Earlier on I mentioned that the wave of populism is global, but why is that? Her book reveals how India itself fell in line with American corporate values and its insidious form of philanthropy. Their strong grassroots movements, ones that comprise of the poor and lower-caste, have to contend with the importation of western liberal values that disregard them.

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The numbers in this book are staggering and something that struck me hard. I could not believe the human cost of capital. There is also the figure of 250,000 farmer suicides due to the detriment of their livelihoods. Then the tens of thousands of people who commit suicide due to the debt they accumulate due to credit. Adding on to the issue of class is the fact a lot of the disenfranchised and the dispossessed are Dalits and Adivasi. But they & the figures related to their lives (or deaths) are inconsequential to the rapid growth of capitalism, the rich, & the government. These are not the numbers they care about. They and the very land they stand on are only valuable if they can provide profit. So we read about things like this:

Having signed over vast tracts of indigenous tribal homelands in central India to multinational mining and infrastructure corporations in a series of secret memorandums of understanding, the government has begun to flood the forests with hundreds of thousands of security forces. All resistance, armed as well as unarmed has been branded “Maoist” (In Kashmir they are all “jihadi elements”).

As the civil war grows deadlier, hundreds of villages have been burnt to the ground. Thousands of adivasis have fled as refugees into neighboring states. Hundreds of thousands are living terrified lives hiding in the forests. Paramilitary forces have laid siege to the forest, making trips to the markets for essential provisions and medicines a nightmare for villagers. Untold numbers of nameless people are in jail, charged with sedition and waging war on the state, with no lawyers to defend them. Very little news comes out of those forests, and there are no body counts.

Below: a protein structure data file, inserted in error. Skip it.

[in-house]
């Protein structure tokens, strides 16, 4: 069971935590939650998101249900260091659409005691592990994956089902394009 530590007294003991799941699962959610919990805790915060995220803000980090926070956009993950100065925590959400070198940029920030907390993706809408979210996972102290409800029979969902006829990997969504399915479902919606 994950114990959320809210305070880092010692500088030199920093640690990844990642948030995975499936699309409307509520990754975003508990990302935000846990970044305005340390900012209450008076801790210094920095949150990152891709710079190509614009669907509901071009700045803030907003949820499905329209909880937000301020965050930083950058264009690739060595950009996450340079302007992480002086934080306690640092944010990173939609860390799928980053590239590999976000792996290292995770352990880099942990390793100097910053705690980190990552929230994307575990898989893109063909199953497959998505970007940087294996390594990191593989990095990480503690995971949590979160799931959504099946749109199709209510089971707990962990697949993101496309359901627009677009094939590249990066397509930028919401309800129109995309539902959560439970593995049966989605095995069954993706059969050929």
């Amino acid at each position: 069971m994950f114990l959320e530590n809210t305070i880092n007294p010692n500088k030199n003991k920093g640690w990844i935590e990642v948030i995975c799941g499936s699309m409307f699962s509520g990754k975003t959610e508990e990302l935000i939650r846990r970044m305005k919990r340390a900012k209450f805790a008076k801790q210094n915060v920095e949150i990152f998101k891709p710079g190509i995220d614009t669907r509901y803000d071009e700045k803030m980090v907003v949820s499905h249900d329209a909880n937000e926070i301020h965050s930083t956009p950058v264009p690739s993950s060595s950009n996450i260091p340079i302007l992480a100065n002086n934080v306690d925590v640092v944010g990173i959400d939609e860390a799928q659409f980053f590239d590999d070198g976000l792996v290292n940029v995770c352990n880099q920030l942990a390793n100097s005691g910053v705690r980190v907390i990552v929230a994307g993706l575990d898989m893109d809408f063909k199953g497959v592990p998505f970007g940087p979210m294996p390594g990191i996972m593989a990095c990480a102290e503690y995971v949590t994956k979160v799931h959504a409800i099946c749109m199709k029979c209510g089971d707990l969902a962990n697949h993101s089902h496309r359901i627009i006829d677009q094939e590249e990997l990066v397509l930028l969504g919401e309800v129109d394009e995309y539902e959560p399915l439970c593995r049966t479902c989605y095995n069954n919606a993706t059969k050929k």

This was about Kashmir. And the full story can be read here. Please read it as well.

She goes on to talk about corruption as well, and the corruption featured here has a lot to do with the way the government wants more privatisation, something that will not end well for those who are basically not rich. The way geo-politics of India and Pakistan are handled is featured strongly as well — The way evidence is blatantly fabricated to falsely indict an innocent man, and how the courts do not punish police found to have made false evidence; the thousands that have died in undignified ways; civilians killed and then simply called “terrorists” so their murderers can escape unscathed. The border of Kashmir is patrolled by 500,000 soldiers — the most highly militarized place in the world.

I can’t believe how much is said in such a thin book. And of course she knows she can afford to say it due to her position. She’s visible, has international standing, is middle-class, and knows that she can stick her neck out, so she does. In fact she mentioned that there is a law that made it an offence to say anything about the state’s illegal activities that would result in “disaffection,” against the state (and of course a lot of illegal activities by the state is in relation to Kashmir) & she has certainly willingly decided to break this absurd law. She knows very well that she has to speak in part because of her position. I still remember this paragraph near the beginning:

In India the 300 million of us who belong to the new, post-International Monetary Fund “reforms” middle class –the market – live side by side with the spirits of the netherworld, the poltergeists of dead rivers, dry wells, bald mountains, and denuded forests; the ghosts of 250,000 debt-ridden farmers who have killed themselves, and of the 800 million who have been impoverished and dispossessed to make way for us. And who survive on less than twenty Indian rupees a day.

I ended up quoting a lot from this book because honestly I think she explains it best. It is a compact punch, and I recommend it.